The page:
Emile Claus

(1849-1924)

Sun effect on the Thames

1918
oil on canvas
61 x 50.5 cm (24 x 19 ⁷/₈ inches)
signed and dated lower left: E. Claus / Londen / 1918

signed and dated lower left: E. Claus / Londen / 1918

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Literature
- De Smet, F., Gand Artistique, no. 4, 1923, p. 85-99.
- De Smet, J., Emile Claus (Gent: Gemeentekrediet/Pandora/ SD&Z, 1997), p. 56-58.
- De Smet, J., Sint-Martens-Latem en de Kunst aan de Leie (1870-1970) (Tielt/Sint-Martens-Latem: Lannoo/ Art Book Company, 2000), p. 57-81.
- Pauwels, P.J.H., Als een fonkelenden spiegel (Sint-Martens-Latem: Galerie Oscar De Vos, 2019), p. 169 (ill.).
Description
At the beginning of the First World War, Claus fled to Great Britain. After a short stay in Wales, he settled in London in the spring of 1915. Initially he starts painting in Kew Gardens, Upton Gray and Hampstead. In his own words, he only discovered a motif for painting at the beginning of 1916, after he had found a space on the fourth floor of the Monbray House, on the corner of Norfolk Street and Embankment, that could serve as a studio. As a source of inspiration Claus mentions the work of William Turner, but this painting is just as well related to the work of Claude Monet and James McNeill Whistler. The influence of Monet is particularly striking due to the fact that both artists found a painting site near Waterloo Bridge. In the article 'The Thames from my Tower Windows', published in The Studio in May 1917, the painter describes the view as follows: "On the left is Blackfriars Bridge, and in the distance on the horizon Tower Bridge; on the right I see Waterloo Bridge and the silhouette of Westminster. These are the views that have varied and enchanting impressions of the river, day after day, in the past few months.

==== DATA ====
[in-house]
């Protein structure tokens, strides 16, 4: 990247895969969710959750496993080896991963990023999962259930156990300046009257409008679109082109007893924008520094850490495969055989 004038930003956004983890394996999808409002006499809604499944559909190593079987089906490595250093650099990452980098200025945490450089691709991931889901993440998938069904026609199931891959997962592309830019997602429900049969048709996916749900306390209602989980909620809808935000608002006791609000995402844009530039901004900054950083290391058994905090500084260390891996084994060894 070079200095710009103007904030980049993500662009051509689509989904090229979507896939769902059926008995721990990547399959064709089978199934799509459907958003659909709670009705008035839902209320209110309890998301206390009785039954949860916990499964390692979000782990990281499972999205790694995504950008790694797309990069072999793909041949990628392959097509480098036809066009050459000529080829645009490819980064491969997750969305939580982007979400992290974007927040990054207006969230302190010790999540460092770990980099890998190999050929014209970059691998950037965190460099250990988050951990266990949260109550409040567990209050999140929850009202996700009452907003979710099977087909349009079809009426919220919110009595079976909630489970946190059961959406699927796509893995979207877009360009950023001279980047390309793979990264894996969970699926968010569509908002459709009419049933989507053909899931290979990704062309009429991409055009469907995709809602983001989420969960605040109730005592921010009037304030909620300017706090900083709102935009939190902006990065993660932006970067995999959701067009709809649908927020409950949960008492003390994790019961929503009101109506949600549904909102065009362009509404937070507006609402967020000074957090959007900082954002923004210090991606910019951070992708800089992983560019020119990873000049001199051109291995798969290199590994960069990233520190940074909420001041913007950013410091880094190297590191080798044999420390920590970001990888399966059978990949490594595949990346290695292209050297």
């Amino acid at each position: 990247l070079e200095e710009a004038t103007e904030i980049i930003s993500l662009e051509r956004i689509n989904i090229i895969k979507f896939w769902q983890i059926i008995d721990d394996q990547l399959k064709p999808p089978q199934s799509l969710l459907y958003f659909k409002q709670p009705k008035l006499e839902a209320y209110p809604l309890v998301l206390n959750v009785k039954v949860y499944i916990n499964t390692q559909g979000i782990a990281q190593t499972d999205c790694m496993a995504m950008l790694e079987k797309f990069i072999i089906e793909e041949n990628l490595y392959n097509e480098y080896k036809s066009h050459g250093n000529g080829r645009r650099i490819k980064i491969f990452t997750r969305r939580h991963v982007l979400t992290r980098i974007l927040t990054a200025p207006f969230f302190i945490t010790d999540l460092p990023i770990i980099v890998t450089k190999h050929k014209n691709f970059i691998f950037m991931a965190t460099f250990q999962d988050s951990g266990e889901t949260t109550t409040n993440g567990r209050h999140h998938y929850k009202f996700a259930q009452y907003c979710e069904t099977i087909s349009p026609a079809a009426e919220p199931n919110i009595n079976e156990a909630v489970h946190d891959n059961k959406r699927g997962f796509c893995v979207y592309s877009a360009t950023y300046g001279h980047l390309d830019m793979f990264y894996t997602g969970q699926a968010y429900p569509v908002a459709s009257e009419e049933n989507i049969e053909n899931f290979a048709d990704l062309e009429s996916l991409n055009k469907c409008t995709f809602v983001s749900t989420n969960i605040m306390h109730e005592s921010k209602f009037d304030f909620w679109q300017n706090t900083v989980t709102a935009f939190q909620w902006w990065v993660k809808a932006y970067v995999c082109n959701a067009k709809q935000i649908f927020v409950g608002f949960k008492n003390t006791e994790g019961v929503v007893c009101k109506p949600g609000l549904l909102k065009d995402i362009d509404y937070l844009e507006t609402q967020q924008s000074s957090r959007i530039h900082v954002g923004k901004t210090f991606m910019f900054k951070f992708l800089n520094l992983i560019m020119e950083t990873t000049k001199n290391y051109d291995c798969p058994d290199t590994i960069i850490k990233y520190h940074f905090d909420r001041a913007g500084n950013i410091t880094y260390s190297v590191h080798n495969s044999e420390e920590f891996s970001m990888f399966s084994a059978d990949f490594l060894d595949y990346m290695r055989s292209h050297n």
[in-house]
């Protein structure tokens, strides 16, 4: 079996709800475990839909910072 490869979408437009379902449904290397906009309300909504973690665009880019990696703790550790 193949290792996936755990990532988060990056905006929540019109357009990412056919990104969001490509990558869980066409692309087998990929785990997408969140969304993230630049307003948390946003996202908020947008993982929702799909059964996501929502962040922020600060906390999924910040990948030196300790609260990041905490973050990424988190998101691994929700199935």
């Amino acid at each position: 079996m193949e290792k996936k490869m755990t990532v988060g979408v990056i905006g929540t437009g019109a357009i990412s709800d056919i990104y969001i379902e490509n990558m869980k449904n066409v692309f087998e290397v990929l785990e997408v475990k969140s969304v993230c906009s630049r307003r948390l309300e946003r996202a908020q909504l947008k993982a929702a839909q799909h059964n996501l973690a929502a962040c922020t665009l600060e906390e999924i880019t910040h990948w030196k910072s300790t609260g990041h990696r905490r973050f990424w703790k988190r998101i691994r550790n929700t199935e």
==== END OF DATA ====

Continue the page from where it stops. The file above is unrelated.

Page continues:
"When Claus writes these rules, his London work takes on a definitive form. The artist has his own reality in mind and seeks a more realistic guidance in the depiction of the busy and noisy life on and around the stream. This Zonseffect on the Thames is one of the best realizations of Claus' series Réverbérations sur la Tamise. The Waterloo Bridge is shrouded in the hazy light of the evening sun. The perspective has been smothered by fog; only vaguely are the contours of the bridge visible to road traffic. The busy activities on and on the banks of the stream have been reduced to nothing at this evening: some vehicles on Embankment, Waterloo Bridge and the Thames are shown in the red evening light. Everything is concentrated around the solar effect on the water that reflects just behind and especially in front of the arches of the bridge, which at the same time puts perspective into the work. The painting is a highly personal impression of the farmer who settled down as a refugee in the metropolis, a city that led him to special impressions for the last time in his career.
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Sun effect on the Thames